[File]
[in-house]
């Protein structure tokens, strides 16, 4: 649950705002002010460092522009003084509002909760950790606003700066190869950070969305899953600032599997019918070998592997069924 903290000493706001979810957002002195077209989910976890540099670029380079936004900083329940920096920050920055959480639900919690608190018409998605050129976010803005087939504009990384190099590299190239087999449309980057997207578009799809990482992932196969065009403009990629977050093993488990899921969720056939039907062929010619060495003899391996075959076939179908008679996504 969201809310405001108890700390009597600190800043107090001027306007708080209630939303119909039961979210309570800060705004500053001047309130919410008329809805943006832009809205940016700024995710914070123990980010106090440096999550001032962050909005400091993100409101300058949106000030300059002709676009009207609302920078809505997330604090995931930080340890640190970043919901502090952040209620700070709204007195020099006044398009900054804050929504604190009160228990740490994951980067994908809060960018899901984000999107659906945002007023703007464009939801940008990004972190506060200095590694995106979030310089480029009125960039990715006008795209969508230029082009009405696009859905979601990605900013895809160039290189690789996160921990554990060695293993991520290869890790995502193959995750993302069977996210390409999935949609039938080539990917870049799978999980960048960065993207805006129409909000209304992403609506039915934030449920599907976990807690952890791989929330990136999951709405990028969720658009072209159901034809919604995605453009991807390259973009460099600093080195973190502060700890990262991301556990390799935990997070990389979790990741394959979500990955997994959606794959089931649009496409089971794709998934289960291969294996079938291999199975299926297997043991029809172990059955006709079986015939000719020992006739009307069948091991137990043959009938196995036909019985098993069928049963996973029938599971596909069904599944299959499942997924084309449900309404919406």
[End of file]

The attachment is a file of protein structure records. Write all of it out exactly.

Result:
[in-house]
């Protein structure tokens, strides 16, 4: 649950705002002010460092522009003084509002909760950790606003700066190869950070969305899953600032599997019918070998592997069924 903290000493706001979810957002002195077209989910976890540099670029380079936004900083329940920096920050920055959480639900919690608190018409998605050129976010803005087939504009990384190099590299190239087999449309980057997207578009799809990482992932196969065009403009990629977050093993488990899921969720056939039907062929010619060495003899391996075959076939179908008679996504 969201809310405001108890700390009597600190800043107090001027306007708080209630939303119909039961979210309570800060705004500053001047309130919410008329809805943006832009809205940016700024995710914070123990980010106090440096999550001032962050909005400091993100409101300058949106000030300059002709676009009207609302920078809505997330604090995931930080340890640190970043919901502090952040209620700070709204007195020099006044398009900054804050929504604190009160228990740490994951980067994908809060960018899901984000999107659906945002007023703007464009939801940008990004972190506060200095590694995106979030310089480029009125960039990715006008795209969508230029082009009405696009859905979601990605900013895809160039290189690789996160921990554990060695293993991520290869890790995502193959995750993302069977996210390409999935949609039938080539990917870049799978999980960048960065993207805006129409909000209304992403609506039915934030449920599907976990807690952890791989929330990136999951709405990028969720658009072209159901034809919604995605453009991807390259973009460099600093080195973190502060700890990262991301556990390799935990997070990389979790990741394959979500990955997994959606794959089931649009496409089971794709998934289960291969294996079938291999199975299926297997043991029809172990059955006709079986015939000719020992006739009307069948091991137990043959009938196995036909019985098993069928049963996973029938599971596909069904599944299959499942997924084309449900309404919406």